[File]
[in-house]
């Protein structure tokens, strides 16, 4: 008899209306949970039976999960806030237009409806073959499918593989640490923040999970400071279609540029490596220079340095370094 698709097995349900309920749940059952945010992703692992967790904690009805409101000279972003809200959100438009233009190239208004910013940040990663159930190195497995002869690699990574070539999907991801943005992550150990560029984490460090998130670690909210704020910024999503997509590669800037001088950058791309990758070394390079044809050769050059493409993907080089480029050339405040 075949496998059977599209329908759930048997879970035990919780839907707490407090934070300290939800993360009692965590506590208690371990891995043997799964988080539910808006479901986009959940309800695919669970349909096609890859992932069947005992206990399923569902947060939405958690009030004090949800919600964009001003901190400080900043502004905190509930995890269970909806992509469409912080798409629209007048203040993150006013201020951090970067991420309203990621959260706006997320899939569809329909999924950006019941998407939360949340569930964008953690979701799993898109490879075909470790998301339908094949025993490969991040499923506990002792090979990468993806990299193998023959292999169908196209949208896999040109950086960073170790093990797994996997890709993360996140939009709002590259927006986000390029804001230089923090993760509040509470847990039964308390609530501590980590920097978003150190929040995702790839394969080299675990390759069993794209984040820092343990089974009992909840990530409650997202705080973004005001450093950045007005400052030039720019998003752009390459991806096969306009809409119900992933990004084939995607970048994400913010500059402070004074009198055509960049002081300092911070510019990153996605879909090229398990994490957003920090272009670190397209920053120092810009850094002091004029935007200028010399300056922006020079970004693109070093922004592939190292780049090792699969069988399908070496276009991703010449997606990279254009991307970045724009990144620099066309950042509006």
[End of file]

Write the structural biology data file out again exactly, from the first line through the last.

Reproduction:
[in-house]
């Protein structure tokens, strides 16, 4: 008899209306949970039976999960806030237009409806073959499918593989640490923040999970400071279609540029490596220079340095370094 698709097995349900309920749940059952945010992703692992967790904690009805409101000279972003809200959100438009233009190239208004910013940040990663159930190195497995002869690699990574070539999907991801943005992550150990560029984490460090998130670690909210704020910024999503997509590669800037001088950058791309990758070394390079044809050769050059493409993907080089480029050339405040 075949496998059977599209329908759930048997879970035990919780839907707490407090934070300290939800993360009692965590506590208690371990891995043997799964988080539910808006479901986009959940309800695919669970349909096609890859992932069947005992206990399923569902947060939405958690009030004090949800919600964009001003901190400080900043502004905190509930995890269970909806992509469409912080798409629209007048203040993150006013201020951090970067991420309203990621959260706006997320899939569809329909999924950006019941998407939360949340569930964008953690979701799993898109490879075909470790998301339908094949025993490969991040499923506990002792090979990468993806990299193998023959292999169908196209949208896999040109950086960073170790093990797994996997890709993360996140939009709002590259927006986000390029804001230089923090993760509040509470847990039964308390609530501590980590920097978003150190929040995702790839394969080299675990390759069993794209984040820092343990089974009992909840990530409650997202705080973004005001450093950045007005400052030039720019998003752009390459991806096969306009809409119900992933990004084939995607970048994400913010500059402070004074009198055509960049002081300092911070510019990153996605879909090229398990994490957003920090272009670190397209920053120092810009850094002091004029935007200028010399300056922006020079970004693109070093922004592939190292780049090792699969069988399908070496276009991703010449997606990279254009991307970045724009990144620099066309950042509006």